Android apps everywhere (almost)
Web browsers with support for HTML 5 have already started to appear and that should mean a richer surfing experience, with web pages able to access smartphone functions like GPS and the accelerometer as developers get on the bandwagon.
We’re also expecting to see Android 5.0, possibly nicknamed Jelly Bean, and which is rumoured, but by no means confirmed, to have elements of home integration for computers, lighting and audio-visual gear.
Android 5 Jelly Bean is set to debut in 2012 - but, as we've seen with Ice Cream Sandwich, it may take a while to arrive in phones
Reports of RIM’s demise have been exaggerated, and the first handsets with the Canadian company's new feature-rich QNX operating system - aka BlackBerry 10 - picking up the baton from BlackBerry OS 7 are planned for later this year. RIM's PlayBook tablet OS, just released as version 2.0, implements Google's Dalvik Android app engine, and BlackBerry 10 will too. A Bold or Touch that can run Android apps? It'll happen, it seems.
That it won't run Android apps, at least not through an Apple-sanctioned app, is the one thing we can say about the iPhone 5, other than it'll arrive later this year.
Will the iPhone 5 look something like this?
But the rumour mill is already a-churning, though as ever with Apple, nothing will be definite until the launch, likely to take place in September. Speculation centres on the iPhone 5 being a bit bigger, flatter, quad-core'd to the hilt, and equipped with NFC touch-to-pay tech and 4G networking, but really, who knows?
Virtual Money, Virtual Shops
NFC (Near Field Communication), which allows you to pay for stuff directly from your mobile, looks like it’s set to break out this year. What started with Orange’s Mobile Wallet in 2011 will be further developed now that Vodafone, Orange owner Everything Everywhere and O2 have all joined forces to make NFC payments seamless across UK networks.
NFC will be found in more phones and used in more situations
Soon there’ll be Google Wallet, too. It has already launched in the US and is expected to make it this side of the pond in time for the Olympics.
Next page: The great games
Re: Re: Scanning stuff in shops
It's not just see-before-you-buy-online. Occasionally I see things on offer in shops and I want to check some reviews of them before purchase. Most recently, a fancy VAX cleaner at less than half-price - one quick scan later, and a read of the unanimously dreadful reviews it had - no purchase, money saved on a crappy product.
On the other hand, I recently spotted a PS3 game in Sainsbury's which looked suspiciously cheap. Quick scan confirmed it was a tenner less than Game/Amazon/etc, into the trolley, bosh. Sale achieved!
Re: Cheap Nokias - is this how they hope to compete?
Nokia has been selling a very, very high volume of very, very cheap phones worldwide for a very long time. As developing countries start to move away from Nokia 1100 type basic phones and want to start buying smartphones, the Nokia brand will still be attractive to them, and if there are decent quality, easy to use, affordable Nokia smartphones, I'm sure they will sell plenty.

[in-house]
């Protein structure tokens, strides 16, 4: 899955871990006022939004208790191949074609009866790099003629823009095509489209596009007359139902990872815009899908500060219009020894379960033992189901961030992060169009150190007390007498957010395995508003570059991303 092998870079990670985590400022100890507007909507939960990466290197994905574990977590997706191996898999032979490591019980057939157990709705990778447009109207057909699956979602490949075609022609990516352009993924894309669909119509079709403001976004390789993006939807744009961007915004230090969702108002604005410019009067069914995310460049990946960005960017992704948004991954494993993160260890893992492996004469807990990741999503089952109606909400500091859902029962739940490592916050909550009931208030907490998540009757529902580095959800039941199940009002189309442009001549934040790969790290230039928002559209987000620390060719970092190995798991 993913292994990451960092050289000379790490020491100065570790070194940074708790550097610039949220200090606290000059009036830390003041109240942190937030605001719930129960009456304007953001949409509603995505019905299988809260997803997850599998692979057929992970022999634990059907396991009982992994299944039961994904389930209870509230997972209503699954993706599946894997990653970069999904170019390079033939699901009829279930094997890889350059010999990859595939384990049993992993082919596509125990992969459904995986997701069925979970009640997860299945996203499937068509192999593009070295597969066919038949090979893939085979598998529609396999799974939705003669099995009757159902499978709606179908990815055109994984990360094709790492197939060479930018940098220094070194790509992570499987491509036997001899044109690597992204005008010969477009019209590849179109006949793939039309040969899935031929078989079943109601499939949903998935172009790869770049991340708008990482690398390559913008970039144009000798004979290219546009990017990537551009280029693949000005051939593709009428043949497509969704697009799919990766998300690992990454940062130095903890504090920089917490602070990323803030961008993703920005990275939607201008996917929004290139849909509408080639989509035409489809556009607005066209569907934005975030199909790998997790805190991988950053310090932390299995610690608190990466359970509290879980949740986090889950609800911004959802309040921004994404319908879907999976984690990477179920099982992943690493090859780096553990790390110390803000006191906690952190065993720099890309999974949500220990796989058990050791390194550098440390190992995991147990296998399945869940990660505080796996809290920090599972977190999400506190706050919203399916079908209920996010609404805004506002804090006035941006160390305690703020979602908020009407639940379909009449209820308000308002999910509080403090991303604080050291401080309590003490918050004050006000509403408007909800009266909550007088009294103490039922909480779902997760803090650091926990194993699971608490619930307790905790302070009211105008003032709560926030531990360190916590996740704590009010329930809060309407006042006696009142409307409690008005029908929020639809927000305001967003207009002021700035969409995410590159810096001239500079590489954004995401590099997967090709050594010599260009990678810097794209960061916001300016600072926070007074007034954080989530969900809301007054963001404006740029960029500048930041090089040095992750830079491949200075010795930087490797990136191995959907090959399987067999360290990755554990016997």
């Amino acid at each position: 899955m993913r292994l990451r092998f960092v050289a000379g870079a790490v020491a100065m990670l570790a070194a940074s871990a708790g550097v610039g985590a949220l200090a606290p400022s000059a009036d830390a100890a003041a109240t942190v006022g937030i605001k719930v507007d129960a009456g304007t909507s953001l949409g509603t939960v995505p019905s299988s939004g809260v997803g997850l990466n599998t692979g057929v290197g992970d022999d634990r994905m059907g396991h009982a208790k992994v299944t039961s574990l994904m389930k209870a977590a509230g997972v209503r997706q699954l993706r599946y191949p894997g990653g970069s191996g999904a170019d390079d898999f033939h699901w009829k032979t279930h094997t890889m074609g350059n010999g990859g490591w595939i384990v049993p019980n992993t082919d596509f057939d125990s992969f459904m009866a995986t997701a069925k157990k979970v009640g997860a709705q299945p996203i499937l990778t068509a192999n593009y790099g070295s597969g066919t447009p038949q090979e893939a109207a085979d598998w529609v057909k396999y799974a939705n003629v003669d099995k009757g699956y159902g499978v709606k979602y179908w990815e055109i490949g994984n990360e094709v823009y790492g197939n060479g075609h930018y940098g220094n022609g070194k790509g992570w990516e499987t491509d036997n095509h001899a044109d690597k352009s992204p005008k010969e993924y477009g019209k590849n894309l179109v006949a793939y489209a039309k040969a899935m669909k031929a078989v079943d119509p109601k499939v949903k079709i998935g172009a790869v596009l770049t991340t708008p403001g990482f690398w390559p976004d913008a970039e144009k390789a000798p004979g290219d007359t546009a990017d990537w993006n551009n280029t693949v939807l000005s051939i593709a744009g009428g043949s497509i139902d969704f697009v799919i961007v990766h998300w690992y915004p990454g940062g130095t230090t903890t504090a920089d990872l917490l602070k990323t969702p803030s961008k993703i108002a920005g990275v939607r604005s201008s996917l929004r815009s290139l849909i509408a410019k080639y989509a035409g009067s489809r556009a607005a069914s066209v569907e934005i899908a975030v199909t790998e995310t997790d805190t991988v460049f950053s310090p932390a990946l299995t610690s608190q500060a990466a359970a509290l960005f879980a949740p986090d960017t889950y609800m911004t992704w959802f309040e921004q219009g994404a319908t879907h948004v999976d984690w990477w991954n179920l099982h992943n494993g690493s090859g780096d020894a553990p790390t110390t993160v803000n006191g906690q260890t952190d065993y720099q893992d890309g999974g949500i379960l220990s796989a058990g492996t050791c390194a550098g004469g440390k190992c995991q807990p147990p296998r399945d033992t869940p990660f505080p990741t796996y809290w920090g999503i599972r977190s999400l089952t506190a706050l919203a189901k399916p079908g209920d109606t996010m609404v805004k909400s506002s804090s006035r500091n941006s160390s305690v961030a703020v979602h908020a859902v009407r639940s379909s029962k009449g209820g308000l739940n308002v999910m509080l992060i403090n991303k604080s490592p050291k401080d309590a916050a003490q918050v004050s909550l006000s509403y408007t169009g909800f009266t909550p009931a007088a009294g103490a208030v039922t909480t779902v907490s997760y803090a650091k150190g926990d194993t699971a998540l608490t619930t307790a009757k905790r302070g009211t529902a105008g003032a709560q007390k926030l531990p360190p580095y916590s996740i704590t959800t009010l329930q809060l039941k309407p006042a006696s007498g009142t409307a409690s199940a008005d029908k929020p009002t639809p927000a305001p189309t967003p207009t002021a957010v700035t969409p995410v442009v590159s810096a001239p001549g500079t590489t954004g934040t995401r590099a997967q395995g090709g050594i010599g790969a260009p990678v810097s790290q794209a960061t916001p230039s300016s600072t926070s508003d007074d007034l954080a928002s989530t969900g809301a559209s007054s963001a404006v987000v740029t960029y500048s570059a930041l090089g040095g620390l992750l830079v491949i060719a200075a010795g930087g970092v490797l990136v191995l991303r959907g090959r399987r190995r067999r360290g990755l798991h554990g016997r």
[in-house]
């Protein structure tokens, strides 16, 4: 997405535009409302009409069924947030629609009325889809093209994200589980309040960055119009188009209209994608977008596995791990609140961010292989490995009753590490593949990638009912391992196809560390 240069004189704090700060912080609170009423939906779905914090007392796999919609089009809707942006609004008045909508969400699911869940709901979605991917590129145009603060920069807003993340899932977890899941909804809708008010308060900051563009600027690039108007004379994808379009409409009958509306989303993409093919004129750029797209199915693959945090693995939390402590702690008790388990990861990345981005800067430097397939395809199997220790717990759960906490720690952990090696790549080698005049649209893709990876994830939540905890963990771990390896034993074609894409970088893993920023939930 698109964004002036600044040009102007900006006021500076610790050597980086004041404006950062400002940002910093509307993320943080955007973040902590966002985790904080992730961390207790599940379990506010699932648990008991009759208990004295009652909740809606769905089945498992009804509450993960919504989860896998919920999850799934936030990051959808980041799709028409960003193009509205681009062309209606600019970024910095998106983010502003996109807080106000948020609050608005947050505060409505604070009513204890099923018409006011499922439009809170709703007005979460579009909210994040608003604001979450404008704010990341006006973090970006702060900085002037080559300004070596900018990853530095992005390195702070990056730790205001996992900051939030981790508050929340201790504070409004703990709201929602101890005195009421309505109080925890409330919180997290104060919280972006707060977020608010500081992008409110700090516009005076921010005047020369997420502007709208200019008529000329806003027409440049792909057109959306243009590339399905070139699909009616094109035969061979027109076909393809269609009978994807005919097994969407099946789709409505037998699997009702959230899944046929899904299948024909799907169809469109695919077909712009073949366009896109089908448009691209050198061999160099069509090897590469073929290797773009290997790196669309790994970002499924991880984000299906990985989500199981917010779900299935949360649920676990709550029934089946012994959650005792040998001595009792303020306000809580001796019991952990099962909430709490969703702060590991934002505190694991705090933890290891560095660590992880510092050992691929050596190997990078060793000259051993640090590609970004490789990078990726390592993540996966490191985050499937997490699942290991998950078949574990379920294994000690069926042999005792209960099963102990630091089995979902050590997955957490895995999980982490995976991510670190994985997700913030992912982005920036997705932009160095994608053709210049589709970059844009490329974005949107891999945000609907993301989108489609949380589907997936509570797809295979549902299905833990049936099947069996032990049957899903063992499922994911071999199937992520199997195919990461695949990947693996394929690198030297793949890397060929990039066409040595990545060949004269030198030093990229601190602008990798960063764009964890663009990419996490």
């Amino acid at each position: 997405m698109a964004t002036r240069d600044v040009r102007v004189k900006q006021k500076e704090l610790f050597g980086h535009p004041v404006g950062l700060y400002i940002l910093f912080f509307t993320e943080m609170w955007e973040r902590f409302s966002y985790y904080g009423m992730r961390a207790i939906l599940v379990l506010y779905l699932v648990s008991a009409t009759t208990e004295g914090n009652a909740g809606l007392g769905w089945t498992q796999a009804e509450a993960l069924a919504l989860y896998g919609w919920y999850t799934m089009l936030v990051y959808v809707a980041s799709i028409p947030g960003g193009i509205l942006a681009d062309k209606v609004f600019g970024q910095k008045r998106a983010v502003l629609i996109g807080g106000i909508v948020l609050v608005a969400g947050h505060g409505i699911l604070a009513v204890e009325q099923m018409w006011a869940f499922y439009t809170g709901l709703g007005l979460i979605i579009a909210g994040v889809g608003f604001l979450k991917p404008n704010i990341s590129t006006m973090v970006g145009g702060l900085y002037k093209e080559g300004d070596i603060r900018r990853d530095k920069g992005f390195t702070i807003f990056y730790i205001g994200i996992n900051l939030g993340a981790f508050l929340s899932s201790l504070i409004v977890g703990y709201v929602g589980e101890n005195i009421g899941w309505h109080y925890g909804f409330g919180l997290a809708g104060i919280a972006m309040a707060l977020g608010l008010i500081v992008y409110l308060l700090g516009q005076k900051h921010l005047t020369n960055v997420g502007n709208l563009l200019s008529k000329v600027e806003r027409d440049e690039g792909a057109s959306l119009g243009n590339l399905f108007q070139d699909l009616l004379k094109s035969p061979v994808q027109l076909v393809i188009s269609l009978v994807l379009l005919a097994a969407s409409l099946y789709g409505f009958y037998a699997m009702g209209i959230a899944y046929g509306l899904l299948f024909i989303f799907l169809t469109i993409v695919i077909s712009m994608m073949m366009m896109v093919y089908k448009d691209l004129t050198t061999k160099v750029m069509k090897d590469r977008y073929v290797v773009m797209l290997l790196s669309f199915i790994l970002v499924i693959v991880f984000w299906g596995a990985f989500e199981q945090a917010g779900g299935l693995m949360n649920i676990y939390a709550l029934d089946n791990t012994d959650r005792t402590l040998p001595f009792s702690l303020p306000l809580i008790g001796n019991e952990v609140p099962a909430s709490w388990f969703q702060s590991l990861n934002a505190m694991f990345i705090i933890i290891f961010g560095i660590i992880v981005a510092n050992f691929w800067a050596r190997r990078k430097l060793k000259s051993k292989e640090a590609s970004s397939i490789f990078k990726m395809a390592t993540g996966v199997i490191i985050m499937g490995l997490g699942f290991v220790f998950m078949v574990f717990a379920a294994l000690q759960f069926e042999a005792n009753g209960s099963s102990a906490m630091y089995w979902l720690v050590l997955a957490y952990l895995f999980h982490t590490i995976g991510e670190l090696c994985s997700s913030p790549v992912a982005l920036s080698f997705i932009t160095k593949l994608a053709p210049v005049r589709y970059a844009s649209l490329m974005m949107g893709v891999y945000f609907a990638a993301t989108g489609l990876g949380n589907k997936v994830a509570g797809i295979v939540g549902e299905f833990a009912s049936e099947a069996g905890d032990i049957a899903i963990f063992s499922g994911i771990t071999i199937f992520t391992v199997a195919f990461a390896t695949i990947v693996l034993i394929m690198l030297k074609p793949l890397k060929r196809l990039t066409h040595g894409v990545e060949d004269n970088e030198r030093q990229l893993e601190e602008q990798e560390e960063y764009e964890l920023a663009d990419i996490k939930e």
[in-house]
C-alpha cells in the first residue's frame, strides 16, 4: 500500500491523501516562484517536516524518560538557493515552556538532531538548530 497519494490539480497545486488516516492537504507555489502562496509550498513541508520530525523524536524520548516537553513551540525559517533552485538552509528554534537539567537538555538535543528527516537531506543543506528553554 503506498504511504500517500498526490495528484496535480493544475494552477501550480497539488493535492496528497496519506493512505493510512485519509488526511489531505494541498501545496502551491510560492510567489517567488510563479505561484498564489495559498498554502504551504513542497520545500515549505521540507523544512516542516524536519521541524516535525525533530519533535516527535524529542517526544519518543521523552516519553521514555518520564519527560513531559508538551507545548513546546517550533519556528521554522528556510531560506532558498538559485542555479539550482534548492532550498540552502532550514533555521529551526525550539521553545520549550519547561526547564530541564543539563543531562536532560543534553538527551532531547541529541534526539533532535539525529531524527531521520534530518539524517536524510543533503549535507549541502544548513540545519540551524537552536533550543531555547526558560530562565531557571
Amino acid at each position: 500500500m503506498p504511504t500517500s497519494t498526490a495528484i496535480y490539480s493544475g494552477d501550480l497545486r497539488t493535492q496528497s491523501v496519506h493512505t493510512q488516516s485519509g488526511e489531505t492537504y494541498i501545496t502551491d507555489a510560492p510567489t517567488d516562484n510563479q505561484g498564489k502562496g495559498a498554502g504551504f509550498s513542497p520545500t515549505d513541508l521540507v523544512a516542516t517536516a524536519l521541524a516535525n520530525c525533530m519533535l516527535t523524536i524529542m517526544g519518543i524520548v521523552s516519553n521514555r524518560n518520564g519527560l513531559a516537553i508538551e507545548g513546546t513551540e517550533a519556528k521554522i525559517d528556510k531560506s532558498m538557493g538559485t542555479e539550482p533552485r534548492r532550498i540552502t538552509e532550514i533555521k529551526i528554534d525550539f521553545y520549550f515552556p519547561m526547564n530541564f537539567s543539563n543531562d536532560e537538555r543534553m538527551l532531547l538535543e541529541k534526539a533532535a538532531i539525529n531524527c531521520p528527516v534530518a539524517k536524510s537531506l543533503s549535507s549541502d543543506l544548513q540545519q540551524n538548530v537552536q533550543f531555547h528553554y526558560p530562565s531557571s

For a global company like Nokia, its not all about putting yourself up against Apple at the very top end of the smartphone business. There is a tanker load of cash to be made much, much further down the food chain.
What I *actually* want to see
Is a smartphone with a sensible battery life.
The (absence of any) useful battery life on my otherwise pretty cool smartphone is pissing me off so much that I'm seriously considering a £10 Tesco dumbphone as my next handset.
Ecstatic though I am about having a 5-core phone that displays HTML 5 etc, I'd just settle for a smartphone with sensible battery life. My HTC Desire can just about make it through the day if I don't actually use it for speaking to people.
And I'd gladly pay extra for a phone that comes with a cast-iron guarantee that it will under no circumstances transfer money to anybody.
Cheap Nokias - is this how they hope to compete?
If Nokia hopes to compete with Apple and Android in terms of Average Selling Price (ASP) it's not going to do it with cheap Windows Phones!
Frankly, it's already looking like a busted flush when Nokia is having to price its Windows Phones lower and lower in order to attract sales. And with so little interest in Windows Phone it's a coin-toss whether they'll be able to survive medium-to-long term on such razor thin margins, particularly as they're unlikely to backfill the massive erosion in Symbian sales since the Feb11 announcement.
When Symbian had 35% to 40% market share the low ASP was quite tolerable, but with less than 5% market share the low ASP for Windows Phone is going to be something else entirely. And all the while, Apple and Samsung coin in the profits thanks to the hefty ASP their high-end handsets command.
The decision to go with Microsoft as a smartphone platform is looking more and more desperate and doomed to fail with each new cheap model, and with each new price cut at the high end in an effort to shift slow moving flagship devices (the Lumia 900 is already expected to debut in the UK at £399 PAYG in March - WTF, that's way too cheap to make a decent profit and turn around the Nokia smartphone business! And it's guaranteed to be cheaper still in April...)